Trauma is much more than the effect of a singular event. It is an experience that has enduring effects on both individuals and communities. Those who have experienced trauma, are identified as survivors. Due to its wide-spread impact and severity of these experiences, particularly in the international development context, it is important that we adopt a trauma-informed approach.
- What is Trauma?
Before anything else, we must understand exactly what the concept is. Trauma is a coping mechanism that is internalised from a threat of life. This threat can be a single event or an extended experience such as living within a warzone. In fact, every survivors’ trauma responses will be different from others as no experience or body is the same.
- Cultural Competency
It is important that you understand the political and historical context before beginning your work. Additionally, when working with survivors you should commit to understanding what their life was like before. All of this knowledge will help to understand the extent of the trauma itself. As a result this will build trust and a supportive environment for everyone involved. Cross-cultural training should be provided to assist practitioners with these skills.
- The Ethics Side
Researchers need to evaluate the ethics of their work and its possible impact. In addition, the risk of retraumatization must be identified to assess if the work is ethical. If it is deemed safe, it can be an empowering notion for the survivor to express their emotions and experiences. Also, like any other research it must be safe and confidential. For more information, visit the section on Ethics & Ethical Practice.
- Understand Trauma Triggers
Within the safe and supportive environment that you have provided, make sure your participant has autonomy throughout. This means that if they would like to take a break, skip a question or end the session early, that you do just that. As well, you should be watching for increased levels of anxiety or trauma responses and initiate breaks or early marks.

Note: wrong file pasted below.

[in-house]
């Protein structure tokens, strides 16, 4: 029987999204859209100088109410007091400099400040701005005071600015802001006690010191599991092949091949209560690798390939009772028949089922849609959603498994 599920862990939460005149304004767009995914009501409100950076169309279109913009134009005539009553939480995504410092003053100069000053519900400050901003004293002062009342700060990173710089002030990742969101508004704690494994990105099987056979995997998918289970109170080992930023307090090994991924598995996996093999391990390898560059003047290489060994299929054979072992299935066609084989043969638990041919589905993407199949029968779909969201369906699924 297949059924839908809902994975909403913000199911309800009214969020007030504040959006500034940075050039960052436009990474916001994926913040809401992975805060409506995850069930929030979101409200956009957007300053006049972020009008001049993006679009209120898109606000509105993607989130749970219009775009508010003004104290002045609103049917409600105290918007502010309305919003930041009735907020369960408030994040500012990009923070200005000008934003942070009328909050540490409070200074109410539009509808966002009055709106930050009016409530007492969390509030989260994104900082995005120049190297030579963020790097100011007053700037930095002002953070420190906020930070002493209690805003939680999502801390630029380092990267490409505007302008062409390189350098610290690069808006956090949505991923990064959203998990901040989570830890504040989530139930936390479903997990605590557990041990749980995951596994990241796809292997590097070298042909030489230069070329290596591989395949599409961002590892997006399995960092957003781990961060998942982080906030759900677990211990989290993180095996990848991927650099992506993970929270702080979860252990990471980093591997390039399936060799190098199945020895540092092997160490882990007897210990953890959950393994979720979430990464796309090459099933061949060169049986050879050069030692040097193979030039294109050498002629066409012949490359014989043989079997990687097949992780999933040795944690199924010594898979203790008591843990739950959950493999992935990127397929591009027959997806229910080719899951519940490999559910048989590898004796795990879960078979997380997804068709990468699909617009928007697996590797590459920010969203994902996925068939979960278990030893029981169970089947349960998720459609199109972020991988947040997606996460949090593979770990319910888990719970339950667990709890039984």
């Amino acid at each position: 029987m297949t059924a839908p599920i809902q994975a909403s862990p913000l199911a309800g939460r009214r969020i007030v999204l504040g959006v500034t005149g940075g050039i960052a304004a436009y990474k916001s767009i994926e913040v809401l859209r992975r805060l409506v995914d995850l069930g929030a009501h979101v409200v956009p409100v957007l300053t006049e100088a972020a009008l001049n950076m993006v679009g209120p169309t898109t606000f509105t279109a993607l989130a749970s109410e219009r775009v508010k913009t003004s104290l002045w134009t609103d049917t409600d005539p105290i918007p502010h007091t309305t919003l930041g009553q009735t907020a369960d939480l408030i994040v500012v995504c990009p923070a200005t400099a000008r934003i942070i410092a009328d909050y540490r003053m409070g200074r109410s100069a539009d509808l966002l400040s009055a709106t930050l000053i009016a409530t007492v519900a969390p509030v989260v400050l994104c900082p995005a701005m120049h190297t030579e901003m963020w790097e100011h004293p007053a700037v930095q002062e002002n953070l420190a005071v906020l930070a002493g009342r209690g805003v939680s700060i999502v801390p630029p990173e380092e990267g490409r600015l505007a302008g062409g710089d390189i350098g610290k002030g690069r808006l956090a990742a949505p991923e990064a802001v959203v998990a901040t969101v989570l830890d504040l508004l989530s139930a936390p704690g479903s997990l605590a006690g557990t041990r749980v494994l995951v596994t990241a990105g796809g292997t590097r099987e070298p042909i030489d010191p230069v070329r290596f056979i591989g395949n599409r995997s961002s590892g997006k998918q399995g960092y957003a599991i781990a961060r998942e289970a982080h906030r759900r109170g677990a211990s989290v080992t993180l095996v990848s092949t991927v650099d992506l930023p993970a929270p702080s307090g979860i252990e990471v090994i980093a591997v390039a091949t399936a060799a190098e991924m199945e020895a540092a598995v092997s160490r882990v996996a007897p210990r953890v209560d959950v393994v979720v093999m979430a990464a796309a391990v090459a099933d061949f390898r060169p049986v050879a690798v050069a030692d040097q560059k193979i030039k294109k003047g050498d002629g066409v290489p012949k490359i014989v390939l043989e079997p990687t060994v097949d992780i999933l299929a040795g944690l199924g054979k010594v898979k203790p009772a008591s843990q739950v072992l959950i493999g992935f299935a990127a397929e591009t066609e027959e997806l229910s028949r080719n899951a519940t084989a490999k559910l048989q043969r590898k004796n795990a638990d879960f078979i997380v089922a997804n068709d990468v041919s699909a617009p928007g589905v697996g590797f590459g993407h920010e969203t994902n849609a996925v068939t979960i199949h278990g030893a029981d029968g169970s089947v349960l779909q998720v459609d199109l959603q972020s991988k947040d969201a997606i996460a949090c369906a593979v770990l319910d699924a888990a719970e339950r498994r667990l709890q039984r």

- Indigenous Communities
Indigenous communities across the globe still feel the trauma of colonisation today. This trauma is often internalised, resulting in making it even more invisible. So, it is important when working with these vulnerable communities you uphold a holistic approach. This is because for many Indigenous communities health and wellbeing are interconnected. Overall, you want these communities to heal through local frameworks to begin the process of healing.
- Secondary Trauma
Listening and writing about trauma, as well as being in a conflict filled location can also have effects on practitioners and researchers. So, it is important that you self-regulate your emotions and can identify any trauma responses. With this in mind, it is important to keep up with your self-care regimes as well.
- Checklist Resource
The Trauma-Informed Approaches (TIA) Development have constructed a checklist for these environments. It provides foundational principles, as well as practical steps to be taken. The checklist has been crafted from mental health experts and academic literature to ensure a safe practice within these vulnerable communities.
- Trauma-Informed Approaches to Development (4 min read, blogpost)
- Trauma-Informed Approaches to Development Checklist (15 min read, practical PDF document)
- On Trauma-Informed Peacebuilding & Development Assistance (3 min read, blogpost)
- Working with Torture Survivors (30 min read, PDF)
- Trauma and trauma-informed researchers (10 min read, blogpost)
- Toward A Trauma- And Violence-Informed Research Ethics Module: Considerations And Recommendations (3 hour read, PDF)
- Trauma-informed care: Culturally responsive practice working with ABoriginal and Torres Strait Islander communities (10 min read, blog post)